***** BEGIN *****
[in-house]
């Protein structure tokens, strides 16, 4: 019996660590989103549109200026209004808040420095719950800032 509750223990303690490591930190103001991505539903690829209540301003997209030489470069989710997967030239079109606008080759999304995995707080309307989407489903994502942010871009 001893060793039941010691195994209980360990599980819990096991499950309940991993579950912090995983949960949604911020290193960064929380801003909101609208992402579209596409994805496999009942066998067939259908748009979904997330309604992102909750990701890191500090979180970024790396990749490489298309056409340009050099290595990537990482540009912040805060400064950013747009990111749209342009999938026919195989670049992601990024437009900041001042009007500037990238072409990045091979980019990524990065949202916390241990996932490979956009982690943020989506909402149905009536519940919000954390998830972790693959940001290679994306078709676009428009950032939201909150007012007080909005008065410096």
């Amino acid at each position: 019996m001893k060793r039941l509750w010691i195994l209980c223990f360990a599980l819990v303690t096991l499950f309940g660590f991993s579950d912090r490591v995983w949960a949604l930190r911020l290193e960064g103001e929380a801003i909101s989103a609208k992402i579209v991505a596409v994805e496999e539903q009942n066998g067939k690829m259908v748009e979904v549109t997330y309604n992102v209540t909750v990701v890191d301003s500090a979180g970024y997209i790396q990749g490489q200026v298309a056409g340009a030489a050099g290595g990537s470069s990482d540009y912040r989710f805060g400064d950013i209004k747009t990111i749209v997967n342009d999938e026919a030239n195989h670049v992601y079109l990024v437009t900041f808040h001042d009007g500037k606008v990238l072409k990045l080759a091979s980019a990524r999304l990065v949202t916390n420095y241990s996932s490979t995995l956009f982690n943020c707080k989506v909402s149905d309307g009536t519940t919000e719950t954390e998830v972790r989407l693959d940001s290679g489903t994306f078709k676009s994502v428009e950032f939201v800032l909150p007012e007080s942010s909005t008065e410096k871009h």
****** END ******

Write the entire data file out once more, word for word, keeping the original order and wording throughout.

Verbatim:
[in-house]
């Protein structure tokens, strides 16, 4: 019996660590989103549109200026209004808040420095719950800032 509750223990303690490591930190103001991505539903690829209540301003997209030489470069989710997967030239079109606008080759999304995995707080309307989407489903994502942010871009 001893060793039941010691195994209980360990599980819990096991499950309940991993579950912090995983949960949604911020290193960064929380801003909101609208992402579209596409994805496999009942066998067939259908748009979904997330309604992102909750990701890191500090979180970024790396990749490489298309056409340009050099290595990537990482540009912040805060400064950013747009990111749209342009999938026919195989670049992601990024437009900041001042009007500037990238072409990045091979980019990524990065949202916390241990996932490979956009982690943020989506909402149905009536519940919000954390998830972790693959940001290679994306078709676009428009950032939201909150007012007080909005008065410096």
């Amino acid at each position: 019996m001893k060793r039941l509750w010691i195994l209980c223990f360990a599980l819990v303690t096991l499950f309940g660590f991993s579950d912090r490591v995983w949960a949604l930190r911020l290193e960064g103001e929380a801003i909101s989103a609208k992402i579209v991505a596409v994805e496999e539903q009942n066998g067939k690829m259908v748009e979904v549109t997330y309604n992102v209540t909750v990701v890191d301003s500090a979180g970024y997209i790396q990749g490489q200026v298309a056409g340009a030489a050099g290595g990537s470069s990482d540009y912040r989710f805060g400064d950013i209004k747009t990111i749209v997967n342009d999938e026919a030239n195989h670049v992601y079109l990024v437009t900041f808040h001042d009007g500037k606008v990238l072409k990045l080759a091979s980019a990524r999304l990065v949202t916390n420095y241990s996932s490979t995995l956009f982690n943020c707080k989506v909402s149905d309307g009536t519940t919000e719950t954390e998830v972790r989407l693959d940001s290679g489903t994306f078709k676009s994502v428009e950032f939201v800032l909150p007012e007080s942010s909005t008065e410096k871009h």